This is why a broken unit with DM that is not currently in a woods or building hex will sometimes choose to keep the DM marker at the end of a Rally Phase instead of removing it: it accepts the +4 Rally penalty in order to continue to move towards cover in the next RtPh. Broken units in woods or buildings do not have this option; DM markers are always removed from them at the end of a Rally Phase unless they are adjacent to a Known Enemy Unit. This is an example of your lack of control over broken units... once they end a Rally Phase in cover, they will not move again unless enemy action forces them to.

Broken units without a DM marker can regain it in three ways:

* Whenever an enemy unit moves adjacent to a broken unit, the broken unit immediately regains a DM marker.

* Whenever a broken unit is hit by enough firepower to possibly cause a Normal Morale Check (NMC) – taking into account Terrain Effects Modifiers (TEM) and possible cowering – it immediately regains a DM marker (regardless of the actual result of that attack).

* Whenever a broken unit begins the RtPh in an Open Ground location in the normal range and Line of Sight (LOS) of a Good Order Known Enemy Unit that would be able to Interdict a unit routing through that location, it immediately regains a DM marker.

The application of Desperation Morale means that recovering from breaking is usually a two step process: First, the DM needs to be removed so that the unit, while still broken, is no longer running from the enemy and no longer has the +4 DRM penalty to Rally rolls. Then the non-DM broken unit can be rallied. It is possible to do this in a single step and rally a unit still under DM, but this usually requires a good rallying leader, a broken unit with a high broken-side morale, and some luck.

THE ROUT PHASE

The ATTACKER conducts all of his routs first, one unit at a time. When the ATTACKER has completed all of his routs, the DEFENDER then conducts all of his routs, one unit at a time.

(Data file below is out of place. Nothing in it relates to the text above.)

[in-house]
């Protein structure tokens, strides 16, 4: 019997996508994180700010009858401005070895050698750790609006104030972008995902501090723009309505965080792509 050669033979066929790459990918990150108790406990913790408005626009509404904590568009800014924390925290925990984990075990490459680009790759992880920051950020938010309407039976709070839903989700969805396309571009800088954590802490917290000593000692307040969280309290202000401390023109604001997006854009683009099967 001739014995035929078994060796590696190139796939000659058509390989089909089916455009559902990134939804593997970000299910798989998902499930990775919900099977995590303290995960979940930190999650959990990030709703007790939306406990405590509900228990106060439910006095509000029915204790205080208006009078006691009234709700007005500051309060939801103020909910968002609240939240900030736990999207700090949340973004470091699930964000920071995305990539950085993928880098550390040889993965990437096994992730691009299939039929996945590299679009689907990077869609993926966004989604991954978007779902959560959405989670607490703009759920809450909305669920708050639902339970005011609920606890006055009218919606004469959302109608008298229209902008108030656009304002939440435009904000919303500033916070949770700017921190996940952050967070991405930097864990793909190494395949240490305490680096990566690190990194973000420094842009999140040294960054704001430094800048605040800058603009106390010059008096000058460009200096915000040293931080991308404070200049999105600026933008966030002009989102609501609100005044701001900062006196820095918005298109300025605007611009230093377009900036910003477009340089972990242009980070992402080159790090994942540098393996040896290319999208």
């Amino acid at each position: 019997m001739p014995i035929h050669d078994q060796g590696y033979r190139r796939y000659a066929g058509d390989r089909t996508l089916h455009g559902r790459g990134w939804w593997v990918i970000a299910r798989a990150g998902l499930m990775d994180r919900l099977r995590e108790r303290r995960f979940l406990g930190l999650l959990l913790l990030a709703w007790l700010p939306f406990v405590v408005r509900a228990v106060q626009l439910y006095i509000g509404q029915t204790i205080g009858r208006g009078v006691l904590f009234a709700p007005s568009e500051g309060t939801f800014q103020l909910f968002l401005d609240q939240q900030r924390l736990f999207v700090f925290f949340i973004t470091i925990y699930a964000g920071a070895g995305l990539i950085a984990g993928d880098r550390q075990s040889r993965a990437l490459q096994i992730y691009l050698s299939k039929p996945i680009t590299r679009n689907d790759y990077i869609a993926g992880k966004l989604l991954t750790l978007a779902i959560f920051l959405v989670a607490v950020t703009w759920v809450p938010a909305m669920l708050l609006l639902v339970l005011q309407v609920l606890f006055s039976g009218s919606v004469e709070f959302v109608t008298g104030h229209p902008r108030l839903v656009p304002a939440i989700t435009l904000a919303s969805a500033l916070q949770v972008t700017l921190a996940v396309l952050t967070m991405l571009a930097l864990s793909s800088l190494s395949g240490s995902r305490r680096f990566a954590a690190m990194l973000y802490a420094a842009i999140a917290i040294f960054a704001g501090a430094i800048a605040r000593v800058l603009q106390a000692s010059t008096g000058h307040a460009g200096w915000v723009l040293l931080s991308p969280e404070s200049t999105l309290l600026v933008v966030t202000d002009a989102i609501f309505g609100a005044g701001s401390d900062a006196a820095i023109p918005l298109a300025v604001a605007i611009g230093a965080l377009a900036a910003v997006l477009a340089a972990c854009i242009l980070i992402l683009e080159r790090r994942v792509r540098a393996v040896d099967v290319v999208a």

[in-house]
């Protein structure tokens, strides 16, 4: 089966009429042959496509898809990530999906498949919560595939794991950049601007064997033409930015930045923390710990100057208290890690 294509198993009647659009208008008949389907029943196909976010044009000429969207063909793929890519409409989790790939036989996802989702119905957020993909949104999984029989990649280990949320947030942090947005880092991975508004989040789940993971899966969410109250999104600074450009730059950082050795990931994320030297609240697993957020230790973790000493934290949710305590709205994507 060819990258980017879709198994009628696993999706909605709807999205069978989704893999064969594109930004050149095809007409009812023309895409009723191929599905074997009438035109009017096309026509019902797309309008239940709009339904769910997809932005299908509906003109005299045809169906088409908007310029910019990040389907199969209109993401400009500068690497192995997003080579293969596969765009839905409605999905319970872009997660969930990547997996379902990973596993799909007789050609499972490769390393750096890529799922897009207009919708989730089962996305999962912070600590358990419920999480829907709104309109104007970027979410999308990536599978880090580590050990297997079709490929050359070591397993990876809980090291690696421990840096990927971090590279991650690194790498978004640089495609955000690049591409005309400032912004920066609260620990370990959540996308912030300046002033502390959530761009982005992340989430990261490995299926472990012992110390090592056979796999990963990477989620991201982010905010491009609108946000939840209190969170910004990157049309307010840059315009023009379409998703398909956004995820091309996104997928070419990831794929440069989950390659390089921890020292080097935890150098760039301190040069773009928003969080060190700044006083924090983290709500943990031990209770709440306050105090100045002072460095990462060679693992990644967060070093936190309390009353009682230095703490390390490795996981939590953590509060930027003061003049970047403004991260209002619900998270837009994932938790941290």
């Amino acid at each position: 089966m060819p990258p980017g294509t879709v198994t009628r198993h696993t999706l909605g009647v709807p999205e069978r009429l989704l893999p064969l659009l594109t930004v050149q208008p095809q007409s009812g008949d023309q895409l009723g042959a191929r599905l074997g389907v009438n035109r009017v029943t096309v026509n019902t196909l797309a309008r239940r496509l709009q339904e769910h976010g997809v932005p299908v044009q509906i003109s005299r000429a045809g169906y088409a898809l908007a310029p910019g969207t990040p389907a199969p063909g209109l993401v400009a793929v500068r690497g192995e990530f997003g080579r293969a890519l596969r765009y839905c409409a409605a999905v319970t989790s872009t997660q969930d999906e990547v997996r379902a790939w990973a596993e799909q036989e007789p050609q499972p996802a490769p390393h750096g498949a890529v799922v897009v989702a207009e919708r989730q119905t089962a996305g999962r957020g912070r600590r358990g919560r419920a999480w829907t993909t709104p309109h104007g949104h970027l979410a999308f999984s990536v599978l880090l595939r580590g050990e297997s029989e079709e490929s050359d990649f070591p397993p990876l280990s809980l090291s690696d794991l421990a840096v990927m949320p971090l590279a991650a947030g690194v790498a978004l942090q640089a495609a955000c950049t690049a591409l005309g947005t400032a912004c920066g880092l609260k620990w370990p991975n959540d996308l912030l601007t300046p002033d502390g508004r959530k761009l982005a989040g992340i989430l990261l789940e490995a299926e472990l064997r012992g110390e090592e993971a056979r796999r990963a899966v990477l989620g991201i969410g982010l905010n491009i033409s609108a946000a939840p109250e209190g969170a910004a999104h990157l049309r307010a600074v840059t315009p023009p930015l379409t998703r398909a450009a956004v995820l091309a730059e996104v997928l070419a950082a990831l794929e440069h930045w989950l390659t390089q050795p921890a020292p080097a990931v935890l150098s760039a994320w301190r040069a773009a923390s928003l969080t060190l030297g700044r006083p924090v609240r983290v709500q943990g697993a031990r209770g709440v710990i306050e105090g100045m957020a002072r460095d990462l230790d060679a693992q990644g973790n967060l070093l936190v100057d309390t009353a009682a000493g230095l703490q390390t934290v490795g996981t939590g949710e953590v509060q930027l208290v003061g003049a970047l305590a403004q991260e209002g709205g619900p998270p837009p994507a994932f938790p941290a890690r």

Units that are forced to rout, but have no legal rout path, are eliminated for failure to rout.

There is a problem with the wording of the rout rules in both the ASLSK #1 and ASLSK #2 rulebooks. These rules imply that a unit that is eliminated for failure to rout is removed at the END of the RtPh. This is probably an error in the rules, since when using the full ASL rules such units are eliminated immediately. If the ATTACKER has a broken unit that must be eliminated for failure to rout, leaving it in place until the end of the RtPh could, in rare instances, cause it to block the rout paths of broken defending units, causing them to be eliminated as well.

This will probably be fixed at some point, either in an official errata or in a future edition of an ASLSK rulebook. If both players agree, however, you could use the ASL rule and eliminate units as soon as you determine that they must rout but have no legal rout path.

Here then is a detailed description of how routing works, presented in a question & answer format. Examples are given to help you see the rules in action. You will need boards y and z, one German squad counter, and three American squad counters to set up the Examples.